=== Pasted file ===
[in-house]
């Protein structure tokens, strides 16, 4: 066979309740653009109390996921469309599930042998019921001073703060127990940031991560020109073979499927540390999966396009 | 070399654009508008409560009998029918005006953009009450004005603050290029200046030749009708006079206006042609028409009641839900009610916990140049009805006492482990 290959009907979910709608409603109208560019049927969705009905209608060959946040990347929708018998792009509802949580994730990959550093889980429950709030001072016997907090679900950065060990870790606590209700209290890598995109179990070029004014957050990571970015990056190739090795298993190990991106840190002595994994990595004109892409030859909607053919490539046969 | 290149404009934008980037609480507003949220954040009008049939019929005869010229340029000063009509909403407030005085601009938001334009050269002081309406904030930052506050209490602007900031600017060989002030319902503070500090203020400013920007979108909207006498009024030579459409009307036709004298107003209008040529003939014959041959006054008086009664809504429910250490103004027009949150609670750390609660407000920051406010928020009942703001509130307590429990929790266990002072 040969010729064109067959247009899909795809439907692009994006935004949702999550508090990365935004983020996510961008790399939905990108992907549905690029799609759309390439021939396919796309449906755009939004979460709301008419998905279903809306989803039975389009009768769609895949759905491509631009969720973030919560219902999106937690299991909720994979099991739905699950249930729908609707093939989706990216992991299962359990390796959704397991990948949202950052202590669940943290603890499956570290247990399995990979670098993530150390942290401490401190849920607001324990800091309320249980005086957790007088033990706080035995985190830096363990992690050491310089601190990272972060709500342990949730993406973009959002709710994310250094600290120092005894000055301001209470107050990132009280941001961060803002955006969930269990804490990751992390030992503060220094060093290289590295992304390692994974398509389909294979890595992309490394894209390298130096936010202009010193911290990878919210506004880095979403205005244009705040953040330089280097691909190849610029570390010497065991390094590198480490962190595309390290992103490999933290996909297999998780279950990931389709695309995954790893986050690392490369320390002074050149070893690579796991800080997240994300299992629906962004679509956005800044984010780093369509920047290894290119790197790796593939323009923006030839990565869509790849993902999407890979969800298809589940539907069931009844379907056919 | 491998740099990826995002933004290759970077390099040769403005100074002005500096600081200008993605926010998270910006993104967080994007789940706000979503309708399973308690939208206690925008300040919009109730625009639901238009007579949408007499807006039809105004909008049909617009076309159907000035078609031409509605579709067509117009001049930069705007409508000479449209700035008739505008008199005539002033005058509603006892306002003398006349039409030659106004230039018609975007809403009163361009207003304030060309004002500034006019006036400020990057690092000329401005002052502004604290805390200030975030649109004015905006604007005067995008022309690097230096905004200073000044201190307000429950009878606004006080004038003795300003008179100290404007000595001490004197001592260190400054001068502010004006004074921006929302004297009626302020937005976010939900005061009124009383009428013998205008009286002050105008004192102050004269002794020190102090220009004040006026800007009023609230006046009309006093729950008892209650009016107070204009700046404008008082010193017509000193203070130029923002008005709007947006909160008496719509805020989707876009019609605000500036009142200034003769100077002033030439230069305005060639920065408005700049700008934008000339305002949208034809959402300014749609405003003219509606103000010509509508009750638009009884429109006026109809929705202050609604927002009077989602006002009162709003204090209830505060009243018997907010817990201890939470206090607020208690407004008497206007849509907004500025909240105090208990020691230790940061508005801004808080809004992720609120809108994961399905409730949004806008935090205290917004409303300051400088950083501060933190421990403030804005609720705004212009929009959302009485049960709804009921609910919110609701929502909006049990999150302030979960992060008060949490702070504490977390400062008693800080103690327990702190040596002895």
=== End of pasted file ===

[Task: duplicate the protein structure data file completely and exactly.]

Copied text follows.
[in-house]
């Protein structure tokens, strides 16, 4: 066979309740653009109390996921469309599930042998019921001073703060127990940031991560020109073979499927540390999966396009 | 070399654009508008409560009998029918005006953009009450004005603050290029200046030749009708006079206006042609028409009641839900009610916990140049009805006492482990 290959009907979910709608409603109208560019049927969705009905209608060959946040990347929708018998792009509802949580994730990959550093889980429950709030001072016997907090679900950065060990870790606590209700209290890598995109179990070029004014957050990571970015990056190739090795298993190990991106840190002595994994990595004109892409030859909607053919490539046969 | 290149404009934008980037609480507003949220954040009008049939019929005869010229340029000063009509909403407030005085601009938001334009050269002081309406904030930052506050209490602007900031600017060989002030319902503070500090203020400013920007979108909207006498009024030579459409009307036709004298107003209008040529003939014959041959006054008086009664809504429910250490103004027009949150609670750390609660407000920051406010928020009942703001509130307590429990929790266990002072 040969010729064109067959247009899909795809439907692009994006935004949702999550508090990365935004983020996510961008790399939905990108992907549905690029799609759309390439021939396919796309449906755009939004979460709301008419998905279903809306989803039975389009009768769609895949759905491509631009969720973030919560219902999106937690299991909720994979099991739905699950249930729908609707093939989706990216992991299962359990390796959704397991990948949202950052202590669940943290603890499956570290247990399995990979670098993530150390942290401490401190849920607001324990800091309320249980005086957790007088033990706080035995985190830096363990992690050491310089601190990272972060709500342990949730993406973009959002709710994310250094600290120092005894000055301001209470107050990132009280941001961060803002955006969930269990804490990751992390030992503060220094060093290289590295992304390692994974398509389909294979890595992309490394894209390298130096936010202009010193911290990878919210506004880095979403205005244009705040953040330089280097691909190849610029570390010497065991390094590198480490962190595309390290992103490999933290996909297999998780279950990931389709695309995954790893986050690392490369320390002074050149070893690579796991800080997240994300299992629906962004679509956005800044984010780093369509920047290894290119790197790796593939323009923006030839990565869509790849993902999407890979969800298809589940539907069931009844379907056919 | 491998740099990826995002933004290759970077390099040769403005100074002005500096600081200008993605926010998270910006993104967080994007789940706000979503309708399973308690939208206690925008300040919009109730625009639901238009007579949408007499807006039809105004909008049909617009076309159907000035078609031409509605579709067509117009001049930069705007409508000479449209700035008739505008008199005539002033005058509603006892306002003398006349039409030659106004230039018609975007809403009163361009207003304030060309004002500034006019006036400020990057690092000329401005002052502004604290805390200030975030649109004015905006604007005067995008022309690097230096905004200073000044201190307000429950009878606004006080004038003795300003008179100290404007000595001490004197001592260190400054001068502010004006004074921006929302004297009626302020937005976010939900005061009124009383009428013998205008009286002050105008004192102050004269002794020190102090220009004040006026800007009023609230006046009309006093729950008892209650009016107070204009700046404008008082010193017509000193203070130029923002008005709007947006909160008496719509805020989707876009019609605000500036009142200034003769100077002033030439230069305005060639920065408005700049700008934008000339305002949208034809959402300014749609405003003219509606103000010509509508009750638009009884429109006026109809929705202050609604927002009077989602006002009162709003204090209830505060009243018997907010817990201890939470206090607020208690407004008497206007849509907004500025909240105090208990020691230790940061508005801004808080809004992720609120809108994961399905409730949004806008935090205290917004409303300051400088950083501060933190421990403030804005609720705004212009929009959302009485049960709804009921609910919110609701929502909006049990999150302030979960992060008060949490702070504490977390400062008693800080103690327990702190040596002895």